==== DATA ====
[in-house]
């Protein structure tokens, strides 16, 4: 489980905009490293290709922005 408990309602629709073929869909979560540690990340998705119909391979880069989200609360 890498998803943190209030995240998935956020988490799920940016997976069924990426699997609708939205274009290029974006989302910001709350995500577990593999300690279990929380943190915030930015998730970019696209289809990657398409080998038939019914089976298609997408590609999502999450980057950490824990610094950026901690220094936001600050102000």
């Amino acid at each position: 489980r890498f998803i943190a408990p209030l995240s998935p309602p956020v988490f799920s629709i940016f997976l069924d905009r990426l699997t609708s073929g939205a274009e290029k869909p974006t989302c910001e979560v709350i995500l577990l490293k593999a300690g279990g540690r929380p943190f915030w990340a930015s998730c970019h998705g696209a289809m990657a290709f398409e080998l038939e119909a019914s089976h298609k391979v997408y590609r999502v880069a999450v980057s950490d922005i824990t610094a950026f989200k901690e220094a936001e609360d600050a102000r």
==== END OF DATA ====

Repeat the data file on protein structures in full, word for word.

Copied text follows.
[in-house]
């Protein structure tokens, strides 16, 4: 489980905009490293290709922005 408990309602629709073929869909979560540690990340998705119909391979880069989200609360 890498998803943190209030995240998935956020988490799920940016997976069924990426699997609708939205274009290029974006989302910001709350995500577990593999300690279990929380943190915030930015998730970019696209289809990657398409080998038939019914089976298609997408590609999502999450980057950490824990610094950026901690220094936001600050102000």
């Amino acid at each position: 489980r890498f998803i943190a408990p209030l995240s998935p309602p956020v988490f799920s629709i940016f997976l069924d905009r990426l699997t609708s073929g939205a274009e290029k869909p974006t989302c910001e979560v709350i995500l577990l490293k593999a300690g279990g540690r929380p943190f915030w990340a930015s998730c970019h998705g696209a289809m990657a290709f398409e080998l038939e119909a019914s089976h298609k391979v997408y590609r999502v880069a999450v980057s950490d922005i824990t610094a950026f989200k901690e220094a936001e609360d600050a102000r």